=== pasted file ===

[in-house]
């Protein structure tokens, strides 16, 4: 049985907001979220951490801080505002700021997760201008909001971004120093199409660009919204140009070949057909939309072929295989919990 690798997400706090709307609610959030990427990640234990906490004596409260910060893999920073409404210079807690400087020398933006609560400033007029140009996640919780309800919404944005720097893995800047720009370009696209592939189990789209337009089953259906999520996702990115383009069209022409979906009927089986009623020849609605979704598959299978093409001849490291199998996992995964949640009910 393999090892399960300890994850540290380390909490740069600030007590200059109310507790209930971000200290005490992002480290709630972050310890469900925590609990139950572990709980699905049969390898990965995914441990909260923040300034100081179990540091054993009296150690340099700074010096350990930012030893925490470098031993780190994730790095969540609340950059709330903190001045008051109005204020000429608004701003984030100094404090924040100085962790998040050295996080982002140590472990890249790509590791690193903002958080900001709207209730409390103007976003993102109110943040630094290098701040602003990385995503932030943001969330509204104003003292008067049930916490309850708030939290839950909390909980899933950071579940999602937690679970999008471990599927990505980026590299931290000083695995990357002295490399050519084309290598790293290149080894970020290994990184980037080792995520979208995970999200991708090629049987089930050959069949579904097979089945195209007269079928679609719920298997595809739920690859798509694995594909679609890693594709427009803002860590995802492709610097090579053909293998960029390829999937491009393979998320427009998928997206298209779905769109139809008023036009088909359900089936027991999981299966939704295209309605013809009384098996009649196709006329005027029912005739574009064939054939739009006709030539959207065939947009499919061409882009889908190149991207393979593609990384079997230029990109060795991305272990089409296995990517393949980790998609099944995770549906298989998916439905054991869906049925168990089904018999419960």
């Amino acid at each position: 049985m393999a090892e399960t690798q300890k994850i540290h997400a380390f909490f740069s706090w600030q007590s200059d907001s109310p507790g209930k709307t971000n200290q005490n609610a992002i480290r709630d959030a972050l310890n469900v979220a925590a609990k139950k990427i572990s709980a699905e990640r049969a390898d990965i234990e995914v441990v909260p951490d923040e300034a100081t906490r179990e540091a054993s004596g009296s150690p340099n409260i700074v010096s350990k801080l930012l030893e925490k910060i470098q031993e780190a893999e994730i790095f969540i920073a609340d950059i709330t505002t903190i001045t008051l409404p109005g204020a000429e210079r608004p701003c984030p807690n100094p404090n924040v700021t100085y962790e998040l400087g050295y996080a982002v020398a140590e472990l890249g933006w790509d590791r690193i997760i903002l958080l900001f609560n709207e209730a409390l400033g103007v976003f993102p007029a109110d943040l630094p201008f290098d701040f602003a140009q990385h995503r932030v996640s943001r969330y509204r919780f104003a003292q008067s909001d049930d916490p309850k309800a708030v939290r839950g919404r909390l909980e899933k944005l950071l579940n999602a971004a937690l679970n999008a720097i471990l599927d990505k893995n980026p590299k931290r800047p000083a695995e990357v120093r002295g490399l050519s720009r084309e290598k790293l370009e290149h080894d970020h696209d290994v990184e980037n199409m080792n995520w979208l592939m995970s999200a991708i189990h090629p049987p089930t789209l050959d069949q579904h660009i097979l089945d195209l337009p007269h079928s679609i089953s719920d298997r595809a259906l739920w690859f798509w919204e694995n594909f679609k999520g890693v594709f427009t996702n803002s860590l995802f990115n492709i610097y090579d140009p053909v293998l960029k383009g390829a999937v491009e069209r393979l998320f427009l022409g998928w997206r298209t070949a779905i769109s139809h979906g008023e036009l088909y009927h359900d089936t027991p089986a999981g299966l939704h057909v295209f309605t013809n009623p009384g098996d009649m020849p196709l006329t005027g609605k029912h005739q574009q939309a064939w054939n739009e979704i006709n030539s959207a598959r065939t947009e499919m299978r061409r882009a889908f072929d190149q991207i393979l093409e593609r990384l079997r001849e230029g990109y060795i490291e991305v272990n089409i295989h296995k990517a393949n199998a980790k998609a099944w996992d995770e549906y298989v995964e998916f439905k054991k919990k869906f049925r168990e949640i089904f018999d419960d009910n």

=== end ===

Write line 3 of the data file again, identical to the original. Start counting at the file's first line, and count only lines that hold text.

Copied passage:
């Amino acid at each position: 049985m393999a090892e399960t690798q300890k994850i540290h997400a380390f909490f740069s706090w600030q007590s200059d907001s109310p507790g209930k709307t971000n200290q005490n609610a992002i480290r709630d959030a972050l310890n469900v979220a925590a609990k139950k990427i572990s709980a699905e990640r049969a390898d990965i234990e995914v441990v909260p951490d923040e300034a100081t906490r179990e540091a054993s004596g009296s150690p340099n409260i700074v010096s350990k801080l930012l030893e925490k910060i470098q031993e780190a893999e994730i790095f969540i920073a609340d950059i709330t505002t903190i001045t008051l409404p109005g204020a000429e210079r608004p701003c984030p807690n100094p404090n924040v700021t100085y962790e998040l400087g050295y996080a982002v020398a140590e472990l890249g933006w790509d590791r690193i997760i903002l958080l900001f609560n709207e209730a409390l400033g103007v976003f993102p007029a109110d943040l630094p201008f290098d701040f602003a140009q990385h995503r932030v996640s943001r969330y509204r919780f104003a003292q008067s909001d049930d916490p309850k309800a708030v939290r839950g919404r909390l909980e899933k944005l950071l579940n999602a971004a937690l679970n999008a720097i471990l599927d990505k893995n980026p590299k931290r800047p000083a695995e990357v120093r002295g490399l050519s720009r084309e290598k790293l370009e290149h080894d970020h696209d290994v990184e980037n199409m080792n995520w979208l592939m995970s999200a991708i189990h090629p049987p089930t789209l050959d069949q579904h660009i097979l089945d195209l337009p007269h079928s679609i089953s719920d298997r595809a259906l739920w690859f798509w919204e694995n594909f679609k999520g890693v594709f427009t996702n803002s860590l995802f990115n492709i610097y090579d140009p053909v293998l960029k383009g390829a999937v491009e069209r393979l998320f427009l022409g998928w997206r298209t070949a779905i769109s139809h979906g008023e036009l088909y009927h359900d089936t027991p089986a999981g299966l939704h057909v295209f309605t013809n009623p009384g098996d009649m020849p196709l006329t005027g609605k029912h005739q574009q939309a064939w054939n739009e979704i006709n030539s959207a598959r065939t947009e499919m299978r061409r882009a889908f072929d190149q991207i393979l093409e593609r990384l079997r001849e230029g990109y060795i490291e991305v272990n089409i295989h296995k990517a393949n199998a980790k998609a099944w996992d995770e549906y298989v995964e998916f439905k054991k919990k869906f049925r168990e949640i089904f018999d419960d009910n």